Definition of hear verb from the Oxford Advanced Learner's Dictionary



; hɪr
heard, heard
; hɜːrd
1 [intransitive, transitive] (not used in the progressive tenses) to be aware of sounds with your earsI can't hear very well.hear something/somebody She heard footsteps behind her.I couldn't hear anything.hear somebody/something doing something He could hear a dog barking.hear somebody/something do something Did you hear him go out?I heard a car drive off.hear what… Didn't you hear what I said?somebody/something is heard to do something She has been heard to make threats to her former lover.2 [transitive] (not used in the progressive tenses) to listen or pay attention to somebody/somethinghear something Did you hear that play on the radio last night?a chance to hear the first movement againto hear both sides of the argumenthear somebody/something/yourself do something Be quiet— I can't hear myself think! (= it is so noisy that I can't think clearly)Have you ever heard him lecture?hear what… We'd better hear what they have to say.I hear what you're saying(= I have listened to your opinion), but you're wrong.3 [intransitive, transitive] (not usually used in the progressive tenses) to be told about somethingHaven't you heard? She resigned.‘I'm getting married.’ ‘So I've heard.’Things are going well from what I hear.hear about somebody/something I was sorry to hear about your accident.Wait till he hears about this.I've heard about people like you.hear something We had heard nothing for weeks.I was delighted to hear your good news.hear (that)… I was surprised to hear (that) he was married.I hear you've been away this weekend.hear it said (that)… I've heard it said (that) they met in Italy.hear what, how, etc… Did you hear what happened?4 [transitive] hear something to listen to and judge a case in courtThe appeal was heard in private.Today the jury began to hear the evidence.

have you heard the one about…?

used to ask somebody if they have heard a particular joke before

hear! hear!

used to show that you agree with or approve of what somebody has just said, especially during a speech

hear tell (of something)

(old-fashioned or formal) to hear people talking about somethingI've often heard tell of such things.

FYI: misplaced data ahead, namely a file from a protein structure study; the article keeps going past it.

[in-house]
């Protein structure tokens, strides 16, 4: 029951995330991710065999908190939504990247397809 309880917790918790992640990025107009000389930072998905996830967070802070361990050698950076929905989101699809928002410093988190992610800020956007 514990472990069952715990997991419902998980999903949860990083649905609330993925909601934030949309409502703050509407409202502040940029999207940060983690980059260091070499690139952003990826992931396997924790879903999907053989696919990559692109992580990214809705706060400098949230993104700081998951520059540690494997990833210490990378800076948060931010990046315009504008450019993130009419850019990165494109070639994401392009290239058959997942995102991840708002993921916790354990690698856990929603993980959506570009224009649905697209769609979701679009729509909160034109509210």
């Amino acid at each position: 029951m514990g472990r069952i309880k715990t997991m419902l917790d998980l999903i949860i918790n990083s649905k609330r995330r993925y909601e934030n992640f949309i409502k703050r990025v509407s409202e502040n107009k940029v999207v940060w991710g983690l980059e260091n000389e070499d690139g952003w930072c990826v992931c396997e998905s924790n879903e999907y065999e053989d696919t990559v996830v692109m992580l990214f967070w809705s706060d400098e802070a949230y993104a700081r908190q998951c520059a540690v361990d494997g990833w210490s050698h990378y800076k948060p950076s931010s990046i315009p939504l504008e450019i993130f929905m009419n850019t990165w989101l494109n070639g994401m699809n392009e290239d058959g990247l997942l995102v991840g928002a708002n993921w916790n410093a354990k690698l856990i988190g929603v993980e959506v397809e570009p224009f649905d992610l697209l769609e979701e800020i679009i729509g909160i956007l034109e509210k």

I've heard it all before

(informal) used to say that you do not really believe somebody's promises or excuses because they are the same ones you have heard before

let's hear it for…

(informal) used to say that somebody/something deserves praiseLet's hear it for the teachers, for a change.

not/never hear the end of it

to keep being reminded of something because somebody is always talking to you about it
If we don't get her a dog we'll never hear the end of it.

you could hear a pin drop

it was extremely quiet
The audience was so quiet you could have heard a pin drop.

(do) you hear (me)?

(informal) used to tell somebody in an angry way to pay attention and obey youYou can't go—do you hear me?
more at hear/see the last of somebody/something at last n., the last I heard at last n., seeing/hearing things at thing, make your voice heard at voice n.
Phrasal verbs

hear from somebody


hear something from somebody

to receive a letter, email, phone call, etc. from somebodyI look forward to hearing from you.I haven't heard anything from her for months.It was good to hear from him again.

hear of somebody/something


hear something of somebody/something

to know about somebody/something because you have been told about themI've never heard of the place.I was so sorry to hear of your father's death.She disappeared and was never heard of again.The last I heard of him he was living in Glasgow.This is the first I've heard of it!

not hear of something

to refuse to let somebody do something, especially because you want to help themShe wanted to walk home but I wouldn't hear of it.not hear of somebody doing something He wouldn't hear of my walking home alone see also unheard-of

hear somebody out

to listen until somebody has finished saying what they want to sayI know you're furious with me, but please hear me out.